Essential Tracks: “Junky”, “Swamp”, and “Sweet”
33. Thundercat – Drunk
Origin: Los Angeles, California
The Gist: After earning a Grammy for his work on Kendrick Lamar’s To Pimp a Butterfly, LA bassist and producer Stephen Bruner (AKA Thundercat) wove a relatable oddball soundscape that drew equally from ’70 cratedigger soul, anime fan fiction, and the political hip-hop of his most famous collaborator.
Why It Rules: You mean beside the fact that it’s probably the only record that will ever feature guest spots from both Kenny Loggins and Wiz Khalifa? Try the woozy production from Flying Lotus, or the genre-hopping, existential nerdery that manages to cover everything from Dragon Ball Z to police brutality with the same beguilingly, tipsy energy.
Essential Tracks: “Bus in These Streets”, “Show You the Way”, and “Them Changes”
32. Tori Amos – Native Invader
Origin: Cornwall, United Kingdom
The Gist: On her 15th album, Tori Amos takes inspiration from the Smoky Mountains’ childhood of her mother, who recently suffered a debilitating stroke, and the election of Donald Trump, bringing listeners along for a powerful exploration of the glory inherent in nature, femininity, and vulnerability.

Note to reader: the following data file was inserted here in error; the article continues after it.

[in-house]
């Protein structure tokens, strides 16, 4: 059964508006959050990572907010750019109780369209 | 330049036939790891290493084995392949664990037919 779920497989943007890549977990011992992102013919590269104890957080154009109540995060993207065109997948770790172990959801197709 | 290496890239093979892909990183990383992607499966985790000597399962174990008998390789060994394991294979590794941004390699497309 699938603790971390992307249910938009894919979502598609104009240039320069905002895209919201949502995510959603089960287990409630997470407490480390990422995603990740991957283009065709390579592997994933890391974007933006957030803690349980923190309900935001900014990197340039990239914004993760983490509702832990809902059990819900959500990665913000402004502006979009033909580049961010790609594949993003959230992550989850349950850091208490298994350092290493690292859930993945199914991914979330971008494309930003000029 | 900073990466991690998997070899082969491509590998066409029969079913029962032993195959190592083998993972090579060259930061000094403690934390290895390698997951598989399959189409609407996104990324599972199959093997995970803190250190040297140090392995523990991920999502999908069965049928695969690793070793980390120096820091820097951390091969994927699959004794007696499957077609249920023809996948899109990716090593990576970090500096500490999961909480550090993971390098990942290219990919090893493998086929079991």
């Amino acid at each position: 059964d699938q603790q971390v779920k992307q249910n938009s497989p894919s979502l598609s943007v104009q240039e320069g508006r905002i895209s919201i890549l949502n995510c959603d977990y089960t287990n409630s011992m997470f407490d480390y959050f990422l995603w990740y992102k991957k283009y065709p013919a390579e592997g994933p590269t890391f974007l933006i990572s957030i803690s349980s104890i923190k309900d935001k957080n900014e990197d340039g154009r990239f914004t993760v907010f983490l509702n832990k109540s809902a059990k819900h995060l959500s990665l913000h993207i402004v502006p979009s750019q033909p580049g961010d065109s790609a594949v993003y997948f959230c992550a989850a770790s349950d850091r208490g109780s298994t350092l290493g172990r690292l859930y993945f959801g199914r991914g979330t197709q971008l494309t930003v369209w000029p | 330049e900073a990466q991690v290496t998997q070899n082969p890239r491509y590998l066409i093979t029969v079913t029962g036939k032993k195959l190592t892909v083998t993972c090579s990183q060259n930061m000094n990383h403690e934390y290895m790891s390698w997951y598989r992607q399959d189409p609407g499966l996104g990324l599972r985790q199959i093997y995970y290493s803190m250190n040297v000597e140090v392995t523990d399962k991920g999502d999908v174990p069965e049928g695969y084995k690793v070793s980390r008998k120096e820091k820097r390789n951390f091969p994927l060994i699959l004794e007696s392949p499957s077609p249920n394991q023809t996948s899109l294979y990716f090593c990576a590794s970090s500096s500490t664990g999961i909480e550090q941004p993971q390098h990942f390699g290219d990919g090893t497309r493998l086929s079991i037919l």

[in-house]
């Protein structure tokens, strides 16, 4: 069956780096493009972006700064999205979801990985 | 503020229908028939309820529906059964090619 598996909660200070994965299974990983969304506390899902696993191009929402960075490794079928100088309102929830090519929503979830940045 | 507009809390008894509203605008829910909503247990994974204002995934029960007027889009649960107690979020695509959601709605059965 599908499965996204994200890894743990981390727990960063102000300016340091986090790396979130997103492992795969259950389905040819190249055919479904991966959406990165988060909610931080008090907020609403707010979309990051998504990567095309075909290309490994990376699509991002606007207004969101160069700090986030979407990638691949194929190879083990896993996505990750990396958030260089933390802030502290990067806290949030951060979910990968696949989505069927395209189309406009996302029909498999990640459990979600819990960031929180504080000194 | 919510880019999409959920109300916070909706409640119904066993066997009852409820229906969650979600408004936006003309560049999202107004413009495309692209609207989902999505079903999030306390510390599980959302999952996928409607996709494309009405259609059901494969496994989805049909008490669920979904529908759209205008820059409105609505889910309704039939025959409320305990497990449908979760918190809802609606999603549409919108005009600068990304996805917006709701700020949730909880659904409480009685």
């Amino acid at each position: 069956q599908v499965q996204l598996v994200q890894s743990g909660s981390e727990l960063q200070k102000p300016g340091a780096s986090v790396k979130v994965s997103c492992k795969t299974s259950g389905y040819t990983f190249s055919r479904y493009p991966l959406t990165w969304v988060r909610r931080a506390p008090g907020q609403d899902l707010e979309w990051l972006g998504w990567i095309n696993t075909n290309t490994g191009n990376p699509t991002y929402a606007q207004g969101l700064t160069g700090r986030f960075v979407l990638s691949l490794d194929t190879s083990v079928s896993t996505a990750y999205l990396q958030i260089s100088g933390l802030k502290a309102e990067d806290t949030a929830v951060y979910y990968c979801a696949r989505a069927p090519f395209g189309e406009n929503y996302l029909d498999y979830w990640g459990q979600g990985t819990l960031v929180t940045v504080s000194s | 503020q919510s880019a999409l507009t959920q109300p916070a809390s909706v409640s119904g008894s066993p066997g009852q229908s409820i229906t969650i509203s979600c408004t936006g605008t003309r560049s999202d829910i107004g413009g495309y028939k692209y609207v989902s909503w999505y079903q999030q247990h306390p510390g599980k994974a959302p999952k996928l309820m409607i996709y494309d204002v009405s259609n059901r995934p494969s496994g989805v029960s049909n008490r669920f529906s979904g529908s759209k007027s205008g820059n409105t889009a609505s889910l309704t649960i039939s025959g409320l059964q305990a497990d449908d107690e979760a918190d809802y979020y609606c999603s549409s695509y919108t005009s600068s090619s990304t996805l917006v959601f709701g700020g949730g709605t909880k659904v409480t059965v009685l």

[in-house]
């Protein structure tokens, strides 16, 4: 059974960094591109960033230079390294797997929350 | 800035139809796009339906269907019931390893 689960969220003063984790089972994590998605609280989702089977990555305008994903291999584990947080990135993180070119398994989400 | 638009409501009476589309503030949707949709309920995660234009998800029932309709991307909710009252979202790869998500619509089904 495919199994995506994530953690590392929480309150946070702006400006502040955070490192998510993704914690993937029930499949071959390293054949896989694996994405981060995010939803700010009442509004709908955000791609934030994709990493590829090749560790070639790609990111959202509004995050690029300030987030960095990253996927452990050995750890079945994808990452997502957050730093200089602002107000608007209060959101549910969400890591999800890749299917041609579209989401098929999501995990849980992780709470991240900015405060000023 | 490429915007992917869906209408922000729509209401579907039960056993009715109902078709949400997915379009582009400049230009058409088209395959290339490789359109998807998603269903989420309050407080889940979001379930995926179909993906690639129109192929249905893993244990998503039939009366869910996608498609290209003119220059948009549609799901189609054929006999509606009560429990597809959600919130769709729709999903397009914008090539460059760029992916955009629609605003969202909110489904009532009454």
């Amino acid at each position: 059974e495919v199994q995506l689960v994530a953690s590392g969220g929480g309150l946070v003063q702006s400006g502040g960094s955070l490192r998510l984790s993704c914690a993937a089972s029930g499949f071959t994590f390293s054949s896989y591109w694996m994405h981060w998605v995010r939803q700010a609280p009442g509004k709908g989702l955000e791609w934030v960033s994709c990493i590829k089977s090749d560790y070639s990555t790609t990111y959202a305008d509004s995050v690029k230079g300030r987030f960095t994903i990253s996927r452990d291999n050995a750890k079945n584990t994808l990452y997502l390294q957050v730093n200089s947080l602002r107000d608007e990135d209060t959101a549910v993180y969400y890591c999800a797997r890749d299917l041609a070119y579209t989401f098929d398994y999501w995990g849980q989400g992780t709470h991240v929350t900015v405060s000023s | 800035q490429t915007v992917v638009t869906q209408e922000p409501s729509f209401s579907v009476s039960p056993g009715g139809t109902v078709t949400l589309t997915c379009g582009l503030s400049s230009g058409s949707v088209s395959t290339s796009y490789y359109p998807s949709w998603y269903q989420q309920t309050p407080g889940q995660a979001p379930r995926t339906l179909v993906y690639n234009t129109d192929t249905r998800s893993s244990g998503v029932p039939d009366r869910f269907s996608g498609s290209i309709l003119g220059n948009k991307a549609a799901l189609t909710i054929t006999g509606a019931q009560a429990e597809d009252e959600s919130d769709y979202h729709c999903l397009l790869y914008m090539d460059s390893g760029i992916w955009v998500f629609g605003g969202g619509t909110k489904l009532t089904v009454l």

Why It Rules: On this surging, cathartic album of pop piano poetry, Amos’ giant voice and expansive imagination wrap you up tight and warm, giving you the space to bawl your eyes out. Together, the soaring vocals, complex arrangements, and vivid imagery offer a painful, inspiring, holy experience that could only exist in 2017.
Essential Tracks: “Up the Creek”, “Bang”, and “Climb”
31. King Krule – The OOZ
Origin: London, United Kingdom
The Gist: As King Krule, lifelong Londoner Archy Marshall trucks in darkly melodic trip-hop that never shies away from unearthing Marshall’s deepest emotions and fears. On The OOZ, he sifts through the detritus of daily life, bumping up against what he perceives to be his own artistic limitations as he examines the aftermath of a failed relationship.
Why It Rules: Marshall is a master of atmospherics, creating entire ecosystems within his work that operate by their own rules. The OOZ, Marhall’s second as King Krule, finds him strategically and periodically emerging from the murk he’s created to strike out in anger and pain, only to retreat again. It’s as immediate and compelling a listening experience as you’re likely to find this year.
Essential Tracks: “Biscuit Town”, “Dum Surfer”, and “Half Man Half Shark”